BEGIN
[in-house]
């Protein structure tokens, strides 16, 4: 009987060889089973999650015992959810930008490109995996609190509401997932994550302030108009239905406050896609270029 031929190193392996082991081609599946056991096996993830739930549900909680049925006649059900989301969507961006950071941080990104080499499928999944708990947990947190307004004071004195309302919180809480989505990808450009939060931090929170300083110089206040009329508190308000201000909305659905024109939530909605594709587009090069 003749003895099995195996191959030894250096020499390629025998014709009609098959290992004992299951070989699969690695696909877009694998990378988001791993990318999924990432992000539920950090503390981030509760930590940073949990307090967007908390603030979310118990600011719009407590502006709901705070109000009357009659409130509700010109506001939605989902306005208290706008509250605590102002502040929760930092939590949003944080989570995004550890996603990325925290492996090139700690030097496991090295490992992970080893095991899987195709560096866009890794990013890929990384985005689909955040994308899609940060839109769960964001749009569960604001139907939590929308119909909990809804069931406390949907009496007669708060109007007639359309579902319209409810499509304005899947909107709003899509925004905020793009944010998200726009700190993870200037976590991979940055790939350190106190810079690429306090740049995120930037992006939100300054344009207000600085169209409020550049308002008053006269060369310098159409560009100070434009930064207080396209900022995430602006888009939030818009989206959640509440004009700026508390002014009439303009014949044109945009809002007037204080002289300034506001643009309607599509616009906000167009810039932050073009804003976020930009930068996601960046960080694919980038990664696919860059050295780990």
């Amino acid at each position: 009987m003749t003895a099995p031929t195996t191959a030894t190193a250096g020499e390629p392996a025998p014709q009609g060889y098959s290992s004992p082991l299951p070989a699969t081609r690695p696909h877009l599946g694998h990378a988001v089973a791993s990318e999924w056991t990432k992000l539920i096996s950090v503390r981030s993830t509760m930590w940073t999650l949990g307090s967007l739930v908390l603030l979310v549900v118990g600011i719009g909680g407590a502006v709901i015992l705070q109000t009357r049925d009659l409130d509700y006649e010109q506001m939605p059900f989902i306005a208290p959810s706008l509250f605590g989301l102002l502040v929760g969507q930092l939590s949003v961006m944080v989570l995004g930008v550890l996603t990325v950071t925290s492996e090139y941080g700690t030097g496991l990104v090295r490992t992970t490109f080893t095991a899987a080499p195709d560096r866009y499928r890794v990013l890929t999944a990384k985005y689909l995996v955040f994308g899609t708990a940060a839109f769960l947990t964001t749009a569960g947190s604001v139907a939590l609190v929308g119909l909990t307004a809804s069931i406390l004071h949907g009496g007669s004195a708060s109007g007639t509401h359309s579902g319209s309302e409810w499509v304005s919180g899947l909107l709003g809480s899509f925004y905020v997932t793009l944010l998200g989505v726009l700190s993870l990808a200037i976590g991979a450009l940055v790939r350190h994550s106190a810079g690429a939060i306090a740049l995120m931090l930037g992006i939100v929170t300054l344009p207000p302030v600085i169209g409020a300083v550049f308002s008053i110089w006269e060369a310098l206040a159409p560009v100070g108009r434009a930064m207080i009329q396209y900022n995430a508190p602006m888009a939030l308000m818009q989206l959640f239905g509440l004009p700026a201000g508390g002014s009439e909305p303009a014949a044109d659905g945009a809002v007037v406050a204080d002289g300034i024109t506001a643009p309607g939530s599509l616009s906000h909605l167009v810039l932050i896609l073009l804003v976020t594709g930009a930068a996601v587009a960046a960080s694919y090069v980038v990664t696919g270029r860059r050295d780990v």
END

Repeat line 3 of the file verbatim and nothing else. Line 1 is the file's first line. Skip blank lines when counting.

């Amino acid at each position: 009987m003749t003895a099995p031929t195996t191959a030894t190193a250096g020499e390629p392996a025998p014709q009609g060889y098959s290992s004992p082991l299951p070989a699969t081609r690695p696909h877009l599946g694998h990378a988001v089973a791993s990318e999924w056991t990432k992000l539920i096996s950090v503390r981030s993830t509760m930590w940073t999650l949990g307090s967007l739930v908390l603030l979310v549900v118990g600011i719009g909680g407590a502006v709901i015992l705070q109000t009357r049925d009659l409130d509700y006649e010109q506001m939605p059900f989902i306005a208290p959810s706008l509250f605590g989301l102002l502040v929760g969507q930092l939590s949003v961006m944080v989570l995004g930008v550890l996603t990325v950071t925290s492996e090139y941080g700690t030097g496991l990104v090295r490992t992970t490109f080893t095991a899987a080499p195709d560096r866009y499928r890794v990013l890929t999944a990384k985005y689909l995996v955040f994308g899609t708990a940060a839109f769960l947990t964001t749009a569960g947190s604001v139907a939590l609190v929308g119909l909990t307004a809804s069931i406390l004071h949907g009496g007669s004195a708060s109007g007639t509401h359309s579902g319209s309302e409810w499509v304005s919180g899947l909107l709003g809480s899509f925004y905020v997932t793009l944010l998200g989505v726009l700190s993870l990808a200037i976590g991979a450009l940055v790939r350190h994550s106190a810079g690429a939060i306090a740049l995120m931090l930037g992006i939100v929170t300054l344009p207000p302030v600085i169209g409020a300083v550049f308002s008053i110089w006269e060369a310098l206040a159409p560009v100070g108009r434009a930064m207080i009329q396209y900022n995430a508190p602006m888009a939030l308000m818009q989206l959640f239905g509440l004009p700026a201000g508390g002014s009439e909305p303009a014949a044109d659905g945009a809002v007037v406050a204080d002289g300034i024109t506001a643009p309607g939530s599509l616009s906000h909605l167009v810039l932050i896609l073009l804003v976020t594709g930009a930068a996601v587009a960046a960080s694919y090069v980038v990664t696919g270029r860059r050295d780990v």